There are, let’s face it, a limited number of different ways to design real-adjacent zones in any fantasy game. At the end of the day, what we want from maps in fantasy games is stuff that feels at least close to the real world, the sort of areas where you can point to the map and say “oh, this is just like that familiar spot in the real world, but now it has elves and magic and stuff.” It’s the nature of the genre.
And thus, much like with classes, races, and monsters, there’s a certain degree of uniformity to the various zones you see dotting the landscape. Sure, a lot of games will feature a greater diversity than these, but with a bit of time you’re going to wind up seeing basically all of these in your fantasy MMO of choice. You just have to shrug and get used to it. So go ahead and see how many games you can name all of these from.
1. The gentle forest starting zone
In Final Fantasy XIV you might start in the Black Shroud. In World of Warcraft, you might start in Elwynn Forest or Tirisfal Glades. In Final Fantasy XI it’s Ronfaure with the amazingly great music. In The Elder Scrolls Online I really should have remembered the zone name, but it’s in there.
Basically, this is the place in the game wherein you get to slowly learn your way through questing and combat with things that are threatening only in the broadest sense. There might be some brigands or whatever, but you are functionally in the land of Ye Olde Battes of Softest Whiffle, so even the giant spiders are about the size of a small yappy dog. Unpleasant, but not really something you can’t handle via the liberal application of sword.
2. The gently rolling fields starting zone
It’s worth noting that not all of these zones are necessarily where your character starts at level 1, but it’s still an early zone that trades in the soft green landscape and copious trees for… few trees. But a soft green landscape just the same. Players will draw comparisons to Ireland, various parts of Britain, and a vague concept of Middle-earth informed chiefly by how New Zealand got shot in the Lord of the Rings films.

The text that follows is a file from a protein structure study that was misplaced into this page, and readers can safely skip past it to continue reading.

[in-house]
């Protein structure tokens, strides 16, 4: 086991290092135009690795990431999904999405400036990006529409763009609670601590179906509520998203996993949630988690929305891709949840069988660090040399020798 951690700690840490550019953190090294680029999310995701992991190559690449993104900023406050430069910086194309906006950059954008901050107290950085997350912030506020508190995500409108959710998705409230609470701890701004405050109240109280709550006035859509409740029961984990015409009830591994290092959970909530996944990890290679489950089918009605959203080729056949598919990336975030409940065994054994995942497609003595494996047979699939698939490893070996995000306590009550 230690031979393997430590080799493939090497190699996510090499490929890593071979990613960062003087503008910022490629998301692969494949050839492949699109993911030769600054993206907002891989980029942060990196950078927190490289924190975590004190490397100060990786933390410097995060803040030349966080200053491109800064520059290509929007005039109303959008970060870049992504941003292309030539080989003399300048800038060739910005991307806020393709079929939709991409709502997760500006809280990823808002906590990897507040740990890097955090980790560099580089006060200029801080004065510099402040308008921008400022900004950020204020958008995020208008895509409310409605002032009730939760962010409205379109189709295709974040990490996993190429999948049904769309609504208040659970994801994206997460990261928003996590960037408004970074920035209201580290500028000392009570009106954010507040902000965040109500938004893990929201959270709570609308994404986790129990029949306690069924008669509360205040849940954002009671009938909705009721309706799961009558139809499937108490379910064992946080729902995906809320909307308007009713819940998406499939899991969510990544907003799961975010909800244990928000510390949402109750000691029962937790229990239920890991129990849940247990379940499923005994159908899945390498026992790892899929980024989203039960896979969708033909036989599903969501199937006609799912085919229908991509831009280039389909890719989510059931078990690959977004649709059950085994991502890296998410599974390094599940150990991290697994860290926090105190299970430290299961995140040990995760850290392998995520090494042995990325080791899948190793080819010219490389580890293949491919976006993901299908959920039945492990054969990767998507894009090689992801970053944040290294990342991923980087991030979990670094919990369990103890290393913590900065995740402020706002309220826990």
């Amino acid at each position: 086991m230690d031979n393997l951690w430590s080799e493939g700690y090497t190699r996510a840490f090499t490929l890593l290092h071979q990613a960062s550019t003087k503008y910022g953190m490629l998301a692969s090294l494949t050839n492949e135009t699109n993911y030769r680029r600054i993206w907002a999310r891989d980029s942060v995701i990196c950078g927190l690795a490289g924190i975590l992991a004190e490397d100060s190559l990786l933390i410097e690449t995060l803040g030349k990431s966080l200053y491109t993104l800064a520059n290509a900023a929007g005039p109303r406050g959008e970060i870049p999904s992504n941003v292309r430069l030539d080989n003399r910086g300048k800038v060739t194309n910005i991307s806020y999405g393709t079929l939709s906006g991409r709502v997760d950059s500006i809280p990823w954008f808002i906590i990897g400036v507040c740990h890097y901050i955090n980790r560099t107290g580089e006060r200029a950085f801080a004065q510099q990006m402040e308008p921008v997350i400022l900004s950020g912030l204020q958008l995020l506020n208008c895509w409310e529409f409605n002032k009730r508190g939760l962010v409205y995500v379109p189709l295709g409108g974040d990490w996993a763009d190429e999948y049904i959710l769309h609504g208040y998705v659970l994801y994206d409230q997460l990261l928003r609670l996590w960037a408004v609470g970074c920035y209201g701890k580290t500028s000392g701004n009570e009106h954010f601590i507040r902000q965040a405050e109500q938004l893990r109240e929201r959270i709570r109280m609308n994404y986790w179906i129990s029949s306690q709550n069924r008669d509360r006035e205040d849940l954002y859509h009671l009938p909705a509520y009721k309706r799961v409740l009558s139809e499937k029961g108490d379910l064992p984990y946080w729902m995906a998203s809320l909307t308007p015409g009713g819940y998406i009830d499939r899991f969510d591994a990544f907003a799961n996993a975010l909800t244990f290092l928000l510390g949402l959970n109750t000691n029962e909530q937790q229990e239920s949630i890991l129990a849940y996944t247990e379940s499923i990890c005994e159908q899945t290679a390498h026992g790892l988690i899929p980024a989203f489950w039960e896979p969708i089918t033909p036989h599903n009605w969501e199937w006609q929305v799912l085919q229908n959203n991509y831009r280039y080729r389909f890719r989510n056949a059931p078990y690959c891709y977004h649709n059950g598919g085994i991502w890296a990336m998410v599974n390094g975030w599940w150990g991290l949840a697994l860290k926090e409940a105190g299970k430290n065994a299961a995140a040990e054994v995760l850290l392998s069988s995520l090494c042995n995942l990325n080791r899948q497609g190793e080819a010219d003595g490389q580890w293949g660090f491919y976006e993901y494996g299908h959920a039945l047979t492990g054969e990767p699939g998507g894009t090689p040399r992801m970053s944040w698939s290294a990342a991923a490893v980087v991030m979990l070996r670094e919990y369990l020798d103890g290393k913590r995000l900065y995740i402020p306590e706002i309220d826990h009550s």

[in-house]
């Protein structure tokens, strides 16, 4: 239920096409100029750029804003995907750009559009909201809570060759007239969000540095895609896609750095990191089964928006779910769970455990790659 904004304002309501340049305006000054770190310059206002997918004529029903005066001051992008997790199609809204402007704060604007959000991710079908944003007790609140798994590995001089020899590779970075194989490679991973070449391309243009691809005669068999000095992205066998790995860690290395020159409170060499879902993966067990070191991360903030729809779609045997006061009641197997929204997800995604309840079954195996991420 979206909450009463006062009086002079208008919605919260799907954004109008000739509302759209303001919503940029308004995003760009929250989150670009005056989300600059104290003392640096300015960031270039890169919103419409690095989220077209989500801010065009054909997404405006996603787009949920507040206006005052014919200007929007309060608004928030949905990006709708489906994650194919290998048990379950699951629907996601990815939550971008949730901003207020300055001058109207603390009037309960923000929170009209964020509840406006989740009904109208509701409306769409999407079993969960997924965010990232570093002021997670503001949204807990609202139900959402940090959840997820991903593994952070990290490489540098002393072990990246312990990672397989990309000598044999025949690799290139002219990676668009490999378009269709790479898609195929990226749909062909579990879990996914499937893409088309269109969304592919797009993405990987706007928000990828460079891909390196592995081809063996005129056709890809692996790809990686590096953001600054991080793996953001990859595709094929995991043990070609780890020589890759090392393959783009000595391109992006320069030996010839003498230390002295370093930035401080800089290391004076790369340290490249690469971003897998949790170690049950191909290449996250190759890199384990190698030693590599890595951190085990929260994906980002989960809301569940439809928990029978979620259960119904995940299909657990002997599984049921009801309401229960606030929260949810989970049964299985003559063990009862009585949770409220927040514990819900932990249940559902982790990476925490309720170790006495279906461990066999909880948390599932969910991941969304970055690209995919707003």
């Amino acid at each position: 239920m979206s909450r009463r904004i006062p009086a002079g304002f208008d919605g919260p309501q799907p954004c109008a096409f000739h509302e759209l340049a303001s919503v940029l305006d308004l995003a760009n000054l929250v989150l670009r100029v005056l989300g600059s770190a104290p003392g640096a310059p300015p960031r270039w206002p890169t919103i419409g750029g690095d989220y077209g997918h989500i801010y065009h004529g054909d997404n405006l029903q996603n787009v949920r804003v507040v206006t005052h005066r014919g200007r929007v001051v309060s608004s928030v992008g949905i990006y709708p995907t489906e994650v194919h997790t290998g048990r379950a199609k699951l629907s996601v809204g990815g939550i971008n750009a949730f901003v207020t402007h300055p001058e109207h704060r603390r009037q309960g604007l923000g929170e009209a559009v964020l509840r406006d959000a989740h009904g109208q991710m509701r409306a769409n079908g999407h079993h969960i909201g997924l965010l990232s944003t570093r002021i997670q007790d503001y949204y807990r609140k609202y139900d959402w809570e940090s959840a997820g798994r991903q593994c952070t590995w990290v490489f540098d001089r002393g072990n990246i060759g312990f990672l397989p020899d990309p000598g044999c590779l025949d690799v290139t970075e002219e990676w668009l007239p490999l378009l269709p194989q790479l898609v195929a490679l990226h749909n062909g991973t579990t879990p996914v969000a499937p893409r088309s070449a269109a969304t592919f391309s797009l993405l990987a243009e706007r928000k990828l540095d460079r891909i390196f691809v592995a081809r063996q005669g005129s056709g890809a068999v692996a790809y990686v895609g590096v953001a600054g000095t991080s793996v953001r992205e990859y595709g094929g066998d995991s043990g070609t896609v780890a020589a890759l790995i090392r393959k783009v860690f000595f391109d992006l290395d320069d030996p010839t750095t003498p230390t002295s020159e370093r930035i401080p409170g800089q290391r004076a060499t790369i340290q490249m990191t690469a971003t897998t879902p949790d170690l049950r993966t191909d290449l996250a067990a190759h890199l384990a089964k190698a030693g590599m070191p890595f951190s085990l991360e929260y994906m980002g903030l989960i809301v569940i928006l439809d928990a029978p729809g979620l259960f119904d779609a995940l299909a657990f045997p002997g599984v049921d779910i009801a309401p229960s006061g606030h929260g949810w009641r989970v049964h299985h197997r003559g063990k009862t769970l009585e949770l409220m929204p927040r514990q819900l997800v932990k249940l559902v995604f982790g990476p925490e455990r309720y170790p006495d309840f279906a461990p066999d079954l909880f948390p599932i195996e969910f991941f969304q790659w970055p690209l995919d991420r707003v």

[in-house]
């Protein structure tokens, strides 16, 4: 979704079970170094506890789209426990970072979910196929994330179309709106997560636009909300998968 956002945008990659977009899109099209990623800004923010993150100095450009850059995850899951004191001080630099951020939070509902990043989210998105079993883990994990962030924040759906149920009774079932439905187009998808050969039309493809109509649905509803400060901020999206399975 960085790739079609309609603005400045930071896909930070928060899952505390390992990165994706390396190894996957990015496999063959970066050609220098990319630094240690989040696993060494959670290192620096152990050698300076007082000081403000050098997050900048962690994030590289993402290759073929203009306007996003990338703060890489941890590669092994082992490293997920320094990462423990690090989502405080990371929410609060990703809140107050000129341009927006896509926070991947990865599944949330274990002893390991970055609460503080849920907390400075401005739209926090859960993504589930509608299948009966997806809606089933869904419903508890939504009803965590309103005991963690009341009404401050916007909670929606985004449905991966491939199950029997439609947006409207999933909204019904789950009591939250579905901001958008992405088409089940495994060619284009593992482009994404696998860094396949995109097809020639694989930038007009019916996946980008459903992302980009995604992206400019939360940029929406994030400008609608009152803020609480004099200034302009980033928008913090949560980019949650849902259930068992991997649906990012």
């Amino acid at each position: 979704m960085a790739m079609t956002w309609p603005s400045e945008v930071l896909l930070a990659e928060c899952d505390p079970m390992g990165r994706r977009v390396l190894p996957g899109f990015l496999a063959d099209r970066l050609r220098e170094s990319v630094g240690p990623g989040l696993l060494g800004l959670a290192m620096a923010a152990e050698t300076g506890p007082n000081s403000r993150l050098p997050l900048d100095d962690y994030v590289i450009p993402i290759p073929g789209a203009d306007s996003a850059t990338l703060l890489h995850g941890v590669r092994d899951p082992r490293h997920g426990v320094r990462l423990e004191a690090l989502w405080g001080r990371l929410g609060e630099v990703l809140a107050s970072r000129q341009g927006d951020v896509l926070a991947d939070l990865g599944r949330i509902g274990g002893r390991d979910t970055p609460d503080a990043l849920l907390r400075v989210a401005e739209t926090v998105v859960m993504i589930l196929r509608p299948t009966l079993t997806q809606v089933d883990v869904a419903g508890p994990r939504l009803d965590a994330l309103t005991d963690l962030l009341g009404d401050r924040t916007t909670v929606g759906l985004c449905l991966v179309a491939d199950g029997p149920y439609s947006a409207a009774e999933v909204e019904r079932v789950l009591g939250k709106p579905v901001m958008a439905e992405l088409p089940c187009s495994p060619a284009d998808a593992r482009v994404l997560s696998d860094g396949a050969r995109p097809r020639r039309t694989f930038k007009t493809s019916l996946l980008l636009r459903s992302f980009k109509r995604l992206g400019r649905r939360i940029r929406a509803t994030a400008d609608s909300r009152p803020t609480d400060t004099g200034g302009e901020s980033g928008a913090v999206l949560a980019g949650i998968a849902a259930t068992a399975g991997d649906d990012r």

Regardless, it’s still a place wherein you are not particularly threatened and it mostly seems like you’d let your kids play around with minor supervision.
3. The rocky and unfriendly starting zone
Oh, you’re tired of forested starting zones? Well bam, complainers! Scrubby plant life! Rocks! Dirt! Hot sun! Kind of a desert, kind of just badlands, looks a lot like the less friendly parts of Utah! Bet you didn’t see that coming, did you?
Of course you did. This has become just as much of a go-to for a starter area as any of the above. Heck, this tradition stretches at least as far back as Phantasy Star IV being set in a desert when it kicked off in stark contrast to the series traditions of the gently rolling fields. The plus side is that if this is genuinely the starting area for the game, it tends to at least try to seem more genuinely threatening.
4. The snowy zone
Sometimes this is a starting zone, too. Sometimes it’s up high in the mountains. But no matter what, the place is forever covered in a thin layer of snow that lets you know it’s cold, usually has lots of furs on NPCs, and so forth. If the designers were really upping their game, there are breath effects as your character deals with the cool weather. It’s like how every single Star Wars game has to eventually go to Hoth, in other words.
When your game rolls out its winter holiday event, you’re glad to have it.